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Coming to terms with Parkinson’s progression

Coming to terms with Parkinson’s progression –
Infoline Zoom with Parkinson’s Nurse Cathy Melton

Parkinson’s is a chronic progressive neurological condition. The cause is not known.

The symptoms are caused by the loss of dopamine producing cells in the brain.  Dopamine affects memory, mood, and movement.

Even though there is a diagnosis of Parkinson’s, the dopamine producing cells in the brain continue to die off. Everyone’s journey with Parkinson’s is unique.

When you first receive a diagnosis

When you receive a diagnosis of Parkinson’s it is important to remember that the disease is not your fault – and you are still the same person. All that’s changed is that you are now managing a health condition.

The progression of Parkinson’s is slow, and you have time to choose how you will react to your disease. It is an individual choice because everyone is affected differently, and symptoms may vary from day to day.

Be kind to yourself. It takes time to come to terms with your diagnosis and there is no ‘right’ way to react. Some people want to learn all they can about Parkinson’s whereas others prefer to limit their knowledge.

It is completely normal to feel scared, sad, and angry and to feel very emotional. My colleague, Counsellor Viviem Luo, has written a separate article about the feelings of grief and loss associated with Parkinson’s.

Remember also that your diagnosis will have an impact on your partner, friends, and family members – and it will take time for them to readjust to the new future with Parkinson’s in their orbit.

Steps to managing the diagnosis

  • Educate yourself about Parkinson’s. Knowledge means that you can make informed choices about how to manage the symptoms and not allow the symptoms to manage you. Good symptom management is key to quality of life.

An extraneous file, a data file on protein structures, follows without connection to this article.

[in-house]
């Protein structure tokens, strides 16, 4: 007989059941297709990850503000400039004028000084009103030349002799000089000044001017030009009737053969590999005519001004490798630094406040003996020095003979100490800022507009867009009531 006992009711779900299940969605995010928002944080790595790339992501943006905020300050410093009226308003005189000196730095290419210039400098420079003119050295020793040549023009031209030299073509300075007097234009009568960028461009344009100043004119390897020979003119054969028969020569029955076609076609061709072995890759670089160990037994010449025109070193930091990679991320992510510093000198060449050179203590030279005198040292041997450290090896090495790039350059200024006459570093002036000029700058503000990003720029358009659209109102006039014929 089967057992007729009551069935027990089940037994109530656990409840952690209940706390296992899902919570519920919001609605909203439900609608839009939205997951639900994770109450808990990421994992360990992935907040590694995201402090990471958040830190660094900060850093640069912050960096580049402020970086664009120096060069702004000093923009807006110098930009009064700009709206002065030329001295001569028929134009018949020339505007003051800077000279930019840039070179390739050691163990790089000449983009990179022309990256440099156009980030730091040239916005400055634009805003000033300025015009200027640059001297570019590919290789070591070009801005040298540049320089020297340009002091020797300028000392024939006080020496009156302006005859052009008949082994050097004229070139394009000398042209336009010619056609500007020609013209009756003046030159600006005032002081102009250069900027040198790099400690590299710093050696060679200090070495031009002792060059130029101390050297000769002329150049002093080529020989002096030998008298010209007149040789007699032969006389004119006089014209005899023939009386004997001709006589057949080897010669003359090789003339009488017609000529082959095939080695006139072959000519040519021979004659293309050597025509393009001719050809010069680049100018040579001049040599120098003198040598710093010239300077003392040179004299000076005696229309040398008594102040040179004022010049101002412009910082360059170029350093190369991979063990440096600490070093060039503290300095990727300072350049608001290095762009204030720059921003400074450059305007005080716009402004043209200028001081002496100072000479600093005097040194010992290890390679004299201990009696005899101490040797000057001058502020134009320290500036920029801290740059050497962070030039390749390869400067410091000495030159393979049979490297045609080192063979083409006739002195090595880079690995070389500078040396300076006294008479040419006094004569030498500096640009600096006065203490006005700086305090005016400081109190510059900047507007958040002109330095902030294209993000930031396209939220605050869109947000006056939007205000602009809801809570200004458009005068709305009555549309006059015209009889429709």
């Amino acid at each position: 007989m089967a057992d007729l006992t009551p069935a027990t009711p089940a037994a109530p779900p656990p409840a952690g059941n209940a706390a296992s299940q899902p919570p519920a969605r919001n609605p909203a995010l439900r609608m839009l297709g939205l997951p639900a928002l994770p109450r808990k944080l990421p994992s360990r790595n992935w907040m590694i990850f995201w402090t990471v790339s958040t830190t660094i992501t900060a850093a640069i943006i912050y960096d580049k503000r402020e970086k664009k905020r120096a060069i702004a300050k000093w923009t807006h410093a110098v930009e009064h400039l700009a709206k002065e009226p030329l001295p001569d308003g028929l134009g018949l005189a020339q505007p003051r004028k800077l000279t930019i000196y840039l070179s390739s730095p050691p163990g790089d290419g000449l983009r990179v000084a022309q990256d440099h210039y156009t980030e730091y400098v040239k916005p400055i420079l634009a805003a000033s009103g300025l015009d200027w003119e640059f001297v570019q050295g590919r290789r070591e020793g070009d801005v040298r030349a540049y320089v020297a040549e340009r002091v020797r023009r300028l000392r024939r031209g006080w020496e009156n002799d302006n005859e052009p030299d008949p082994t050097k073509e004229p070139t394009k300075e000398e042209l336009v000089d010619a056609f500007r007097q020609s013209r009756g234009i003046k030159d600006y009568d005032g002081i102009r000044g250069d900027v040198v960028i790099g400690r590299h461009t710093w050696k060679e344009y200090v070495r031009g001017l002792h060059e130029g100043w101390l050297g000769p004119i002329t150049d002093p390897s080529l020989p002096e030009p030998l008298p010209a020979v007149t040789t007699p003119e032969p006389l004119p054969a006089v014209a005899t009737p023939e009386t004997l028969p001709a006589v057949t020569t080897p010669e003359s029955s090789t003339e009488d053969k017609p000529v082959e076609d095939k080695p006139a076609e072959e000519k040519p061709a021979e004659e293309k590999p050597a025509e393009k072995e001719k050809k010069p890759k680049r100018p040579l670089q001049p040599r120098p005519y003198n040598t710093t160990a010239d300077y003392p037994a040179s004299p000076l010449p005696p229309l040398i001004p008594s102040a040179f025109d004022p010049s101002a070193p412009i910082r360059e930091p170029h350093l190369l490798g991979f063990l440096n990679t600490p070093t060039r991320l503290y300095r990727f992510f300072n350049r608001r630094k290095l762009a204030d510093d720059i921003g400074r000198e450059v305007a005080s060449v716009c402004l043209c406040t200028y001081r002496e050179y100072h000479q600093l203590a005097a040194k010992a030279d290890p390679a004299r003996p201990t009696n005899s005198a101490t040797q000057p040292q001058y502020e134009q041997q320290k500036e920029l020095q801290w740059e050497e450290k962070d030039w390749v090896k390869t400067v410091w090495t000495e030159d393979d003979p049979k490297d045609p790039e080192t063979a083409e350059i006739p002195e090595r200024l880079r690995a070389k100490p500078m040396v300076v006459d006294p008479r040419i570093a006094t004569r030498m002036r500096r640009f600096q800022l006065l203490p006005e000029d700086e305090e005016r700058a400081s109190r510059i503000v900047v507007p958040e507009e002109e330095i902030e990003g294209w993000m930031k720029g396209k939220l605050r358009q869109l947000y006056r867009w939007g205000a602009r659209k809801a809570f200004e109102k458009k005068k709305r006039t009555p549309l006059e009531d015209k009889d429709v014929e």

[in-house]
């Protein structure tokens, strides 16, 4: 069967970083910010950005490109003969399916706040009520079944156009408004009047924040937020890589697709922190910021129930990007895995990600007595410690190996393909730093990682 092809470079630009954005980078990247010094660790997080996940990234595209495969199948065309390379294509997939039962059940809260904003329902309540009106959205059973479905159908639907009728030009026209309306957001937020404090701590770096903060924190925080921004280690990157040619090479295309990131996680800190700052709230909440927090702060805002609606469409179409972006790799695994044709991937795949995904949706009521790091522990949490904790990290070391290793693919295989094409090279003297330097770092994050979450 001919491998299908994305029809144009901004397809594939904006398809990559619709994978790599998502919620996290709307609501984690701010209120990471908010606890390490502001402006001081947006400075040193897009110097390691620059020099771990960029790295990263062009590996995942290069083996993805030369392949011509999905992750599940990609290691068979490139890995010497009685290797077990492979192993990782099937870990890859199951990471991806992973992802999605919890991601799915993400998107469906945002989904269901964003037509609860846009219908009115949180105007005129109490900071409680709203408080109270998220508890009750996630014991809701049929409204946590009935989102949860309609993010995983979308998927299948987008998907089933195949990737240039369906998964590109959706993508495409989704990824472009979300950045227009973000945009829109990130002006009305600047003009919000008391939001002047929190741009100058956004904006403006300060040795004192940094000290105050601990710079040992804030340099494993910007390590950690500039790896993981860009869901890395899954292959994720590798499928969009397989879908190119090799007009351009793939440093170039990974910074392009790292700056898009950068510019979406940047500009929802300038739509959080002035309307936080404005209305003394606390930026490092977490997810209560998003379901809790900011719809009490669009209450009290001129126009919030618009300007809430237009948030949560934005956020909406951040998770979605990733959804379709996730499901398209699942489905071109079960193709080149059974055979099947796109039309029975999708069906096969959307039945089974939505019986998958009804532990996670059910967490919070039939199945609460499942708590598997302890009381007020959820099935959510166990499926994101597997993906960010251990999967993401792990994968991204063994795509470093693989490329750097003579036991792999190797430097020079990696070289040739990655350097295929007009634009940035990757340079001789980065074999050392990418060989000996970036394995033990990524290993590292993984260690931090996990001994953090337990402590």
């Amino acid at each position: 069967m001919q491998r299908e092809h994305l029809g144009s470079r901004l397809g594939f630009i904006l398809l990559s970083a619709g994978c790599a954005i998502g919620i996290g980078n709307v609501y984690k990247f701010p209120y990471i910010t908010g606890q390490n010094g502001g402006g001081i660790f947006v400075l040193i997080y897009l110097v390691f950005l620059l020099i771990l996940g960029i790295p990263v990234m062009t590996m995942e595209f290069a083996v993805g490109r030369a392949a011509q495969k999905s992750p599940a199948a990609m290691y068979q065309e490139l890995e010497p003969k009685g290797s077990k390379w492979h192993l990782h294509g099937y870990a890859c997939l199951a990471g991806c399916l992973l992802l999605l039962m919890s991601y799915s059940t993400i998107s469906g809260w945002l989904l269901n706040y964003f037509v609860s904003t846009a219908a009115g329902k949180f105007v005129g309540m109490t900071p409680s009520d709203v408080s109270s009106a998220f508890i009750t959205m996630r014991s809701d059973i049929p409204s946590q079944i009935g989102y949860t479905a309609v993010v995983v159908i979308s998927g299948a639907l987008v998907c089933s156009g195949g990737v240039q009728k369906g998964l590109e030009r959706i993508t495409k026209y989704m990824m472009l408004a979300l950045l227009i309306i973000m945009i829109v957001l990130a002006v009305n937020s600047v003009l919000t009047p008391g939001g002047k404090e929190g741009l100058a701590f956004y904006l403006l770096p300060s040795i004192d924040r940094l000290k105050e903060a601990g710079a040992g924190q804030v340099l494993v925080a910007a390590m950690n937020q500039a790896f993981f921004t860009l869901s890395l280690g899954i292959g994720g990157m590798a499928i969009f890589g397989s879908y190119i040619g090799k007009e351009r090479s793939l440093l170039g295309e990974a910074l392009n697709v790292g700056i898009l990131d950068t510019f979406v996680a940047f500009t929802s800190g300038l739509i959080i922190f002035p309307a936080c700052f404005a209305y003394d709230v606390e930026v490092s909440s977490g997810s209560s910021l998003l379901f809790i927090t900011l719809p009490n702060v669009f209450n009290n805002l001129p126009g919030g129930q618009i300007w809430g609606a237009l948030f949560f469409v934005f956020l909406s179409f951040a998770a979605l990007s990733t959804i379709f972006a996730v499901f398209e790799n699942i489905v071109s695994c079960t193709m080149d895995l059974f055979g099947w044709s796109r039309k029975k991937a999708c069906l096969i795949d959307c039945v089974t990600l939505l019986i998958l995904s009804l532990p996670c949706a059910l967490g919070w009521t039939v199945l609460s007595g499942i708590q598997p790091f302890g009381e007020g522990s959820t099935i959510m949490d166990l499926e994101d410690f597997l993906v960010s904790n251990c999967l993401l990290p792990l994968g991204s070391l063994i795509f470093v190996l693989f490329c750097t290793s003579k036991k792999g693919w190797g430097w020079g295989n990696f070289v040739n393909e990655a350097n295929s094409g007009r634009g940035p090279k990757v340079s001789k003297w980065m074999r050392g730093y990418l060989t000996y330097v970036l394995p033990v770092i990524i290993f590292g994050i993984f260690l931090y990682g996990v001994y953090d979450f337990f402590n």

• Determine your personal goals. Be proactive, practical, and realistic.
  • Stay positive, retain your sense of humour, and laugh!
  • Find and connect with a neurologist who you feel comfortable with and where there is two-way communication.
  • Build a team to support and assist you with managing symptoms. This can include a neurologist, speech pathologist, physiotherapist, dietician, occupational therapist, and counsellor
  • Seek someone to talk to about your diagnosis and future plans.
  • Create healthy habits – be active, exercise and eat a healthy diet
  • Take your medication on time every time. Also keep a diary on medication effectiveness to share at medical appointments.
  • Particularly focus on managing stress because it makes the symptoms worse.
  • Maintain your social connections. For example, join a Support Group and exercise group, or explore online options
  • Review your hobbies and look at how you can do things differently in order to maintain them. In general it is good to be flexible, adapt to change and consider all options.
  • Ask for help; professional support can be very positive.

Managing the progression of Parkinson’s

It is inevitable that Parkinson’s will progress. However a healthy approach is to focus on yourself as a whole person, not the disease itself. You have Parkinson’s but Parkinson’s does not have you!

Since there can be issues with cognition and making informed decisions as Parkinson’s progresses, it is better that early discussions occur with your caregiver and family members about long-term care requirements and management.

Ensure that you discuss with your partner, caregiver, and family members how you would like to be cared for when your symptoms begin to escalate. It is best for this discussion to start at the beginning of the Parkinson’s journey so that everyone is aware of your wishes and the way that you see the care plan heading.

This plan needs to be flexible and reviewed often.  Advanced Care Directives are a good way to start the conversation.

Be aware that medication reviews can help to manage symptoms but will be less effective as your condition progresses. For example, if you experience hallucinations then a reduction in medication may be required – and this may be a trade off with mobility.

Not everyone can fulfil the role of caregiver and this needs to be discussed so that all the people involved have choices.

Nobody wants to reside in an aged care facility but if the care required cannot be provided by the caregiver and family then an informed decision needs to be made about how best that the person living with Parkinson’s can have their care needs met.

If this has raised any queries or concerns for you, please call the Infoline on 1800 644 189 to talk with the Parkinson’s Specialist Nurses or Counsellors.

Sources

Parkinson’s Disease Foundation
Wolters Kluwer Palliative Approach to Parkinson’s
American Parkinson’s Disease Association
Parkinson’s UK

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